4. How would you design GetImageData() to defend against the vulnerability from part (c)? Propose a design that does not require the browser to test if the requested pixel is over content from another origin.

Problem 4: CSRF Defenses

  1. In class we discussed Cross Site Request Forgery (CSRF) attacks against web sites that rely solely on cookies for session management. Briefly explain a CSRF attack on such a site.
  2. A common CSRF defense places a token in the DOM of every page (e.g. as a hidden form element) in addition to the cookie. An HTTP request is accepted by the server only if it contains both a valid HTTP cookie header and a valid token in the POST parameters. Why does this prevent the attack from part (a)?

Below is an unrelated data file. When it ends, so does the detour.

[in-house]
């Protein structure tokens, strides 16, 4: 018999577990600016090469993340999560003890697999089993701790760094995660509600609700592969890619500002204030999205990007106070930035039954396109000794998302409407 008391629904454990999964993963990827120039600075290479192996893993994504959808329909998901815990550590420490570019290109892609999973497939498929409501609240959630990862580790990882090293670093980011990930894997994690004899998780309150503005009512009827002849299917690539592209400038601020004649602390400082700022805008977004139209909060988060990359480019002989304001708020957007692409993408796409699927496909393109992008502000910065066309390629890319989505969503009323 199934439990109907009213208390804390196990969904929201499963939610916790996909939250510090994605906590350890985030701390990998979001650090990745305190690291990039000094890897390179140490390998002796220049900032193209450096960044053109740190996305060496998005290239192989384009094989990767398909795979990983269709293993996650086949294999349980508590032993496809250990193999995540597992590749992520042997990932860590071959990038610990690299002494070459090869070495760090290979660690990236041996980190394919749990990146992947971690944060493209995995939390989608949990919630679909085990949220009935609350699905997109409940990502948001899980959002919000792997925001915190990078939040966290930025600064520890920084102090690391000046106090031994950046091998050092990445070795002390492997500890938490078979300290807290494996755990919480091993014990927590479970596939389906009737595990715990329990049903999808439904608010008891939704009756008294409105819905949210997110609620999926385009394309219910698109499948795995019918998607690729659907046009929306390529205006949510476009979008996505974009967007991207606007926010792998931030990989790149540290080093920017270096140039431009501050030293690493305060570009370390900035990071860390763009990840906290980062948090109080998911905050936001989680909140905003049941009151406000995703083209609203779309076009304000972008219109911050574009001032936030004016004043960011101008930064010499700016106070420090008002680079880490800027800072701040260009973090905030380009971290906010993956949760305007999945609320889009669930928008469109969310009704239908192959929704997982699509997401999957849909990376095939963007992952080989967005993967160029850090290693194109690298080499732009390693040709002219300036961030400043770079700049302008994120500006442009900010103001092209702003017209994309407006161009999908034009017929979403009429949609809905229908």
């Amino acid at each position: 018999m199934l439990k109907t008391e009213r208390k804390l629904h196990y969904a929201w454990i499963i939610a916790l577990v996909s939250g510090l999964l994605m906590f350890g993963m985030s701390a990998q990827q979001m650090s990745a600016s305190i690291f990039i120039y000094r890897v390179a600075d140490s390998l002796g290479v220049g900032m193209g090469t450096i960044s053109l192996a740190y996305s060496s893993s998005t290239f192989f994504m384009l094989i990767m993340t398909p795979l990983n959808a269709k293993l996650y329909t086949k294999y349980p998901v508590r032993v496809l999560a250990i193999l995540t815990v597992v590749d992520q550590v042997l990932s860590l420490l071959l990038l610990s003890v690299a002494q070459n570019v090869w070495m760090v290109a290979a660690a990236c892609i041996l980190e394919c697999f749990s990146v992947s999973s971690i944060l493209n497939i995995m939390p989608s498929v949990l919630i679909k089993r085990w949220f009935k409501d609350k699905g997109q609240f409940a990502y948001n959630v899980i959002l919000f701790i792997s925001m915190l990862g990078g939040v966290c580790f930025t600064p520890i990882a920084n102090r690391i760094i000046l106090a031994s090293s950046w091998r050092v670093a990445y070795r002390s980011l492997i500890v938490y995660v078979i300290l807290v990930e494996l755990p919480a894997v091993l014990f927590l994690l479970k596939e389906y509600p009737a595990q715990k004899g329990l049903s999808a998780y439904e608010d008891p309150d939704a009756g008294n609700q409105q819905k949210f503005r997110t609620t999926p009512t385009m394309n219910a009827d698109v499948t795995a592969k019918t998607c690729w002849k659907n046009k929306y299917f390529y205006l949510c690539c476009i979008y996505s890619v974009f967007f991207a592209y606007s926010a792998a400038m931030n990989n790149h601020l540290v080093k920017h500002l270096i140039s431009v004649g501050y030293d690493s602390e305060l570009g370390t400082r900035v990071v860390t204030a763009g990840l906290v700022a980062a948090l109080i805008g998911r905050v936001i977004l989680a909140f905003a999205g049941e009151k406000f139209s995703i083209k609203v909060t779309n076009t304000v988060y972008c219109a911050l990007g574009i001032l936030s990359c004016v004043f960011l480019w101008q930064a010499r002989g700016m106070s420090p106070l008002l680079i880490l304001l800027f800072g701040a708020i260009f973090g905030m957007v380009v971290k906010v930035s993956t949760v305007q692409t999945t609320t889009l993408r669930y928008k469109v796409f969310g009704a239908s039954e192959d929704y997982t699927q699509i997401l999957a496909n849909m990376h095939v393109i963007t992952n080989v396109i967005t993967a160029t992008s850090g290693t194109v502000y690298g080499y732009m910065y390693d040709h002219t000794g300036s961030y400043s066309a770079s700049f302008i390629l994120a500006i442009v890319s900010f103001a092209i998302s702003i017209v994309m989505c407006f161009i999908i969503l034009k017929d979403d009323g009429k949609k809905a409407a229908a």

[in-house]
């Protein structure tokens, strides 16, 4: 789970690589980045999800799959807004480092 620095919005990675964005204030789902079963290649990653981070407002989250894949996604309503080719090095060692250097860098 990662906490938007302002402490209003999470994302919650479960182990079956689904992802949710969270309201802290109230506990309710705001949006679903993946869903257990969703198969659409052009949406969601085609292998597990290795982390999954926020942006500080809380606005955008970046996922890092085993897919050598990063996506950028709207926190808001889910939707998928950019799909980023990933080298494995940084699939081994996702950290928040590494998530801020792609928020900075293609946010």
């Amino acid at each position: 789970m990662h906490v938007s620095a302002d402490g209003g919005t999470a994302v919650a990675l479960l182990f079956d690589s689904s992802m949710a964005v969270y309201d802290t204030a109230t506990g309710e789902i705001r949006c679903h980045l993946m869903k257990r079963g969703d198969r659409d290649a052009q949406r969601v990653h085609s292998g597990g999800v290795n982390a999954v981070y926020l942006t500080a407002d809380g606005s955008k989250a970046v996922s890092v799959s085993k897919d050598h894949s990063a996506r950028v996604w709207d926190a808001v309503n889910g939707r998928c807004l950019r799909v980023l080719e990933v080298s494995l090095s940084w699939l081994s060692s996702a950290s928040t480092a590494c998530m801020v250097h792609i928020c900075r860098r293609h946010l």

3. One approach to choosing a CSRF token is to choose one at random. Suppose a web site chooses the token as a fresh random string for every HTTP response. The server checks that this random string is present in the next HTTP request for that session. Does this prevent CSRF attacks? If so, explain why. If not, describe an attack.
  4. Another approach is to choose the token as a fixed random string chosen by the server. That is, the same random string is used as the CSRF token in all HTTP responses from the server over a given time period. Does this prevent CSRF attacks? If so, explain why. If not, describe an attack.
  5. Why is the Same-Origin Policy important for the cookie-plus-token defense?

Problem 5: Inline scripts

Recall that content security policy (CSP) is an HTTP header sent by a web site to the browser that tells the browser what it should and should not do as it is processing the content.
  1. Explain what the following CSP header does: